My "mad" theory is that all energy in the physical world is conserved.
This includes the energy in the form of mass following E=mc².
This has some complex consequences.
Electron circles around a proton.
While the electron circles it pulls the proton towards its position. The electro-static field
moves with the speed of light. After half a circle rotation, the changed position would reduce the speed
of an electron a bit. Meaning it loses energy and spirals slowly towards the proton. But it does not..
The main reason is magnetism. It stabilizes the position.
Secondly the electron often has no fixed position around the proton and is in a quantum-state at which
it is on all sides of the proton in certain bands. If it is everywhere there is no pull effect.
Still an atom is usually vibrating a lot, to compensate that it probably transmits and receives
heat-waves, keeping everything in balance again.
Gravity gives change of frequency of light.
If we send a beam of light upward from the earth's surface, we can theoretically convert its energy to mass.
And we can drop this mass and it will give us kinetic energy. We can convert the mass to energy again and
send it up. This is "free energy", but does not work because gravity removes energy from the light as it goes up.
The frequency of the light becomes lower (redder), and its energy is conserved.
Super-conductivity is complex.
Then we make a "free-energy" machine using super-conductive material. We have a magnet above it. The s-c material mirrors the magnet and it keeps it above it. We make the temperature higher of the s-c material until the superconductivity stops. The magnet drops. Then we lower the temperature, then the magnet should go up again. It does not. Firstly the mirror effect mostly stabilizes the vertical position of a magnet. Superconductivity is a complex phenomenon. Secondly (according to a specialist I know) the s-c material has very strange thermal properties, probably blocking other free-energy possibilities.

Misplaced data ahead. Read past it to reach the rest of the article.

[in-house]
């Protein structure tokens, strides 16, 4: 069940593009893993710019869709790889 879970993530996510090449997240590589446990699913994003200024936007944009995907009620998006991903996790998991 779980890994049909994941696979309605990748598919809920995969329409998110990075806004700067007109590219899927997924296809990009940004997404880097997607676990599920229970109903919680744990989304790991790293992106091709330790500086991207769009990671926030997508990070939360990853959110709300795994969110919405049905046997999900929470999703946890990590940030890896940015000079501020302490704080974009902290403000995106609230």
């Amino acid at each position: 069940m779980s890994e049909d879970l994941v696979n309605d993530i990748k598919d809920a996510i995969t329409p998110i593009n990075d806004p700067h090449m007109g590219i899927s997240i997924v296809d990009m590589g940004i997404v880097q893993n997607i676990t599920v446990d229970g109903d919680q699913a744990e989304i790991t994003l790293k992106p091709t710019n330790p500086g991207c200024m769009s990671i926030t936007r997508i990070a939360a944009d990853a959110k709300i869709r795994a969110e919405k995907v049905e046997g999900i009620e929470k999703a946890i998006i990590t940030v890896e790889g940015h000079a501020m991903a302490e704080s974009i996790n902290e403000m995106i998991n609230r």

So my theory could be a general rule!
Let's look at the universe..
and make some bold assumptions
The idea that from nothing suddenly comes something, simply means that the conservation of energy is broken.
So the big-bang is a free-energy theory, and according to my conservation theory not correct.
And if big-bang should somehow exist, why is there no free-energy now?
Gravity pulling objects in?
Does the sun move when the earth revolves around it? Is this movement immediate or does it
depend on the speed of light? If it is not immediate it would mean some energy is lost!
(just like the proton and electron example)
I'm no specialist in gravity to answer this question, but any answer is interesting.
Even if I look at the Higgs-field as a carrier of gravity the problem is similar.
According to my theory there must be some other phenomenon that compensates or prevents
this energy loss if it happens. Some kind of expansion maybe?
What about black-holes (if they exist), what is there to conserve energy?